Honda will launch a new electric small SUV named the e:Ny1 in Europe next year – and is also working on an electric vertical take-off and landing (eVTOL) craft and a multi-fingered robot as part of a wide-reaching electrification strategy that literally extends beyond Earth.
The new SUV, which Honda has previewed in concept form, will be a B-segment machine and is tipped to be similar in length and width to the current petrol-engined Honda Jazz.
While the firm hasn’t revealed any technical details, it has promised the machine will offer the “unique blend of dynamics, technology and design that Honda is known for”, adding it will “provide a great option for families looking for their first EV.”
The e:Ny1 will be the second battery electric car in Honda’s UK line-up, joining the Honda e city car. That machine has won fans due to its retro styling, although its relatively small 137-mile range has limited its appeal. The e:Ny1 is expected to have larger batteries and a longer range.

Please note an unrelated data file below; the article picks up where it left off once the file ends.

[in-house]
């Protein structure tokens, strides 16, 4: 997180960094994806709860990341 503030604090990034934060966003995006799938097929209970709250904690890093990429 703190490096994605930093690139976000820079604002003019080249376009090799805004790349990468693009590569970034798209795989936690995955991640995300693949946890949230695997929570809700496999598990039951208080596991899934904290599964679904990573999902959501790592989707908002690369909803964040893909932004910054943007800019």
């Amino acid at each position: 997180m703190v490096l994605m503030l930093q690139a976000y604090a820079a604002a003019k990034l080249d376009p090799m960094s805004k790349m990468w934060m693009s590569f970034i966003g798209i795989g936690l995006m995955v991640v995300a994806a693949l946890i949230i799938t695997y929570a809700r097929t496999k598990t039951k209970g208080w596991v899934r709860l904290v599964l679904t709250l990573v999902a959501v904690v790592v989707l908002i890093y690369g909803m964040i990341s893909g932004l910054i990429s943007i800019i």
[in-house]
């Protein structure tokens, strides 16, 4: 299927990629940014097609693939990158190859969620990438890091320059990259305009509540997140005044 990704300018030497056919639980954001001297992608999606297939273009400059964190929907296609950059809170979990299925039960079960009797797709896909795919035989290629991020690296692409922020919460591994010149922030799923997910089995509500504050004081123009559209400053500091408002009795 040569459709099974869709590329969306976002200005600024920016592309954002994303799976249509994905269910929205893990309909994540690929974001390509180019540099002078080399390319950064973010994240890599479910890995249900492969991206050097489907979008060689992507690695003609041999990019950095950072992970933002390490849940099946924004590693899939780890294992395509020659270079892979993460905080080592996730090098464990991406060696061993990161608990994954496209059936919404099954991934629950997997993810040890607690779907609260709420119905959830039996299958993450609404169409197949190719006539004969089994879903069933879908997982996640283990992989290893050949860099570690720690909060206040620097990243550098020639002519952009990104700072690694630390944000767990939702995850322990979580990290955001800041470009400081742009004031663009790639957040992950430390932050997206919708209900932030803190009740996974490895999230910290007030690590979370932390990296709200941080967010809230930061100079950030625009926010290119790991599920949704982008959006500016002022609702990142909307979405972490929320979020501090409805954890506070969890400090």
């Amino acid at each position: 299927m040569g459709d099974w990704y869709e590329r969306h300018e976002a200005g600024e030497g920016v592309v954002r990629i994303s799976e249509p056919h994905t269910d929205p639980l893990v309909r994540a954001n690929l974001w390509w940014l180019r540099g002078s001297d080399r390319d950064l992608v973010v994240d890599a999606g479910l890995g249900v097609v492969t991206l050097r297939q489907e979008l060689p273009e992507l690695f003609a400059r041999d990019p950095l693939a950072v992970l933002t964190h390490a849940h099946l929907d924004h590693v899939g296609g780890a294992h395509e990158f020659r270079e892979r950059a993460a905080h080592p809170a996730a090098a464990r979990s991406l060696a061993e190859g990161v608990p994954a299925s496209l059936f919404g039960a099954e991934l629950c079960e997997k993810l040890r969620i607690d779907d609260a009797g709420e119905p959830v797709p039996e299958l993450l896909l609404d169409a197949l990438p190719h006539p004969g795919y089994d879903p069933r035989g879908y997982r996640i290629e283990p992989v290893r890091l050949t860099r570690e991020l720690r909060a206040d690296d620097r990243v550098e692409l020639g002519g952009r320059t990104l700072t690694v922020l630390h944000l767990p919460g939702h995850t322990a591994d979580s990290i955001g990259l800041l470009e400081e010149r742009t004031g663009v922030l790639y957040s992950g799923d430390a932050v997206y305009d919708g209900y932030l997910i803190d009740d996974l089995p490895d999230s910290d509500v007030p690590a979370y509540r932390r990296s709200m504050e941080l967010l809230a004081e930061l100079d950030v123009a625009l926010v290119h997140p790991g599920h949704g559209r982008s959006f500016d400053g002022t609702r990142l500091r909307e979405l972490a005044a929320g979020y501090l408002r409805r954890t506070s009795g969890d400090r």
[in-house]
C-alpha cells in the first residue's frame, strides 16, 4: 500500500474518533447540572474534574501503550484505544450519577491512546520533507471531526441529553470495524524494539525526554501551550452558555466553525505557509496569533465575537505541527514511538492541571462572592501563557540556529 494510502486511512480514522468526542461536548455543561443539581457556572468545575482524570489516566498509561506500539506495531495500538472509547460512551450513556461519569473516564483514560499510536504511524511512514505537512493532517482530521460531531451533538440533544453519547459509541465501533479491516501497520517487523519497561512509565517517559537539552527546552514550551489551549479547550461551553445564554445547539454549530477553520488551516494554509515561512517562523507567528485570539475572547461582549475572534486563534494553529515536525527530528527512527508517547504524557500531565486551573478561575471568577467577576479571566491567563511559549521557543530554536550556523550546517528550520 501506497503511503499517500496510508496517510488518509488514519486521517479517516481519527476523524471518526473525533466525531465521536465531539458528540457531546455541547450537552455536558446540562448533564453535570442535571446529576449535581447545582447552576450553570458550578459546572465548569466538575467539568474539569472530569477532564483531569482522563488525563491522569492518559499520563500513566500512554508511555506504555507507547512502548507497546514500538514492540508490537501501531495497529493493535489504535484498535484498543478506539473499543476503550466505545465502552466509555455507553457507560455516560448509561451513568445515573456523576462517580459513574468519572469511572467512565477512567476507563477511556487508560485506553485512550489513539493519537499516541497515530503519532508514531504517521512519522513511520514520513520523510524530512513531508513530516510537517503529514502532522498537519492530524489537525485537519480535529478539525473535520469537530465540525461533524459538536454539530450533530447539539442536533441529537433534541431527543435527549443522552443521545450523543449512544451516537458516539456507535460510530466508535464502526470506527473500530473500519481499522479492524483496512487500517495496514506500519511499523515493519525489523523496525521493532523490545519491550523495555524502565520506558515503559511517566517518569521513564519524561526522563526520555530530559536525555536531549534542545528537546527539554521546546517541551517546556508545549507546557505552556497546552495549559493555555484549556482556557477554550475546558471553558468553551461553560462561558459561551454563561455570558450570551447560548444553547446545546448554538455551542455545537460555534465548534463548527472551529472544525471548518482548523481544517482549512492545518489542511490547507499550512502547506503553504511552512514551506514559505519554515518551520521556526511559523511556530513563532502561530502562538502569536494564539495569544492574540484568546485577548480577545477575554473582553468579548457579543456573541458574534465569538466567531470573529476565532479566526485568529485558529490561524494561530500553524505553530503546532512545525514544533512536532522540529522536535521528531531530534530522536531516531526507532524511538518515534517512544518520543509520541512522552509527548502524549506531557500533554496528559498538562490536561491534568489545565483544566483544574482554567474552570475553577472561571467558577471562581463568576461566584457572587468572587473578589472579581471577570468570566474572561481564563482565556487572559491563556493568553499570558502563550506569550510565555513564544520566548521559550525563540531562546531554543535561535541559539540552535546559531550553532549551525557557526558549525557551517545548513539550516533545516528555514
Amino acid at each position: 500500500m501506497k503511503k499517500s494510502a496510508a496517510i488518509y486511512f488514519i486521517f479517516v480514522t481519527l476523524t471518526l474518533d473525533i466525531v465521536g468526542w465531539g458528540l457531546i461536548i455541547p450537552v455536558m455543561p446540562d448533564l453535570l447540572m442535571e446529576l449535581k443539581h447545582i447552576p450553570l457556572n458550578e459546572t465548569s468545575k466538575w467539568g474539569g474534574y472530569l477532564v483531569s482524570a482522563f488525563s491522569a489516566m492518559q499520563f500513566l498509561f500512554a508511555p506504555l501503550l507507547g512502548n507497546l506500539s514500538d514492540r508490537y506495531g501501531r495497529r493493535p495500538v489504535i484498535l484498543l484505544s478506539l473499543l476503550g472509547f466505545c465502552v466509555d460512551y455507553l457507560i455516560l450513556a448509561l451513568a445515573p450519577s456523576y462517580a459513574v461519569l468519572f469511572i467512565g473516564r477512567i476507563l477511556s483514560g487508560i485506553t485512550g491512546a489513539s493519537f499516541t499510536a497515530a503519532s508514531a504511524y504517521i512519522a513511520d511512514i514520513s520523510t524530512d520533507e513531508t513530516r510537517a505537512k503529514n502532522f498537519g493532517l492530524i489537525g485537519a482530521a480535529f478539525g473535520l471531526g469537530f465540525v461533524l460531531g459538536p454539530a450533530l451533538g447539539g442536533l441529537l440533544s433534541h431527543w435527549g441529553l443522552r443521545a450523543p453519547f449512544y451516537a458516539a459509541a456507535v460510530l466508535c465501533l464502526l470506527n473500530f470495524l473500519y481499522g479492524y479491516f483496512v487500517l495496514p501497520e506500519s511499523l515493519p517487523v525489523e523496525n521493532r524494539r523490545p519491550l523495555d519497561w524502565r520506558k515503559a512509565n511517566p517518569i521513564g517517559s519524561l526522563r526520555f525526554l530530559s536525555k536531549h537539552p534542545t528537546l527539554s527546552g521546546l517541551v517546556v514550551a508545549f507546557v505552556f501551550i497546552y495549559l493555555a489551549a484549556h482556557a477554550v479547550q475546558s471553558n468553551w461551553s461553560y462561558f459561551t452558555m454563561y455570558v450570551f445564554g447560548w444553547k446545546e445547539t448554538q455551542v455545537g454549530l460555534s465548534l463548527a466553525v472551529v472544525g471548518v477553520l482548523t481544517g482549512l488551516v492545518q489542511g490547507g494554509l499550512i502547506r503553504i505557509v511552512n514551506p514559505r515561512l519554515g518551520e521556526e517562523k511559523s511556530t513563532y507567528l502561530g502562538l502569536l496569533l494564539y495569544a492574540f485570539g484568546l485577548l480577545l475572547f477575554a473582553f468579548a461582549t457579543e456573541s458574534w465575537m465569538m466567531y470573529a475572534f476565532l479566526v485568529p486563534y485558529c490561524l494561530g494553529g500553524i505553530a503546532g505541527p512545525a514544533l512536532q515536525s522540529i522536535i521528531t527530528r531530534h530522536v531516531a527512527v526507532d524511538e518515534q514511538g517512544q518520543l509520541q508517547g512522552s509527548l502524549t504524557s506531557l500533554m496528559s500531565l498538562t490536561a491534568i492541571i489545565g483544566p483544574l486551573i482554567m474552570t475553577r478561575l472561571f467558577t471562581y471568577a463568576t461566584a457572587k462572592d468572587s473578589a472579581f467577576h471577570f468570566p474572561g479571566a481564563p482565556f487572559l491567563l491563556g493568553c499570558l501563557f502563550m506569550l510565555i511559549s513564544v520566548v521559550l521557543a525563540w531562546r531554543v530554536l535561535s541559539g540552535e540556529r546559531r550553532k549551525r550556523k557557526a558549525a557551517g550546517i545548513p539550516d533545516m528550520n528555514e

Honda has committed to stopping sales of all internal combustion engined vehicles worldwide by 2040, and its entire European range will be electrified – through use of hybrid and plug-in hybrid models – by the end of this year.
The firm says it is investing in a ‘multi-pathway strategy’ to achieve its commitment to carbon neutrality, which involves investment in a range of zero-emission technology including solid-state batteries, swappable batteries, carbon neutral e-fuels and hydrogen.
It’s ambitions aren’t just centred on cars too: Honda is working working on an eVTOL for city-to-city transport, and an AI-operated multi-fingered Honda Avator Robot that will serve as a successor to ASIMO. While there is no timeline on the eVTOL craft, the robot is due to be revealed by the end of 2024, with a view to it being put to “practical use” in the 2030s.
Honda is also working on its energy management business, and has supplied a number of e vehicles and power manager units to the V2X Suisse consortium that is currently testing bi-directional charging systems in Switzerland.
Oh, and don’t think Honda’s electric ambitions stop on Earth: the firm says it is working with the Japan Aerospace Exploration Agency to use its hydrogen fuel cell technology to power life support for future lunar outposts…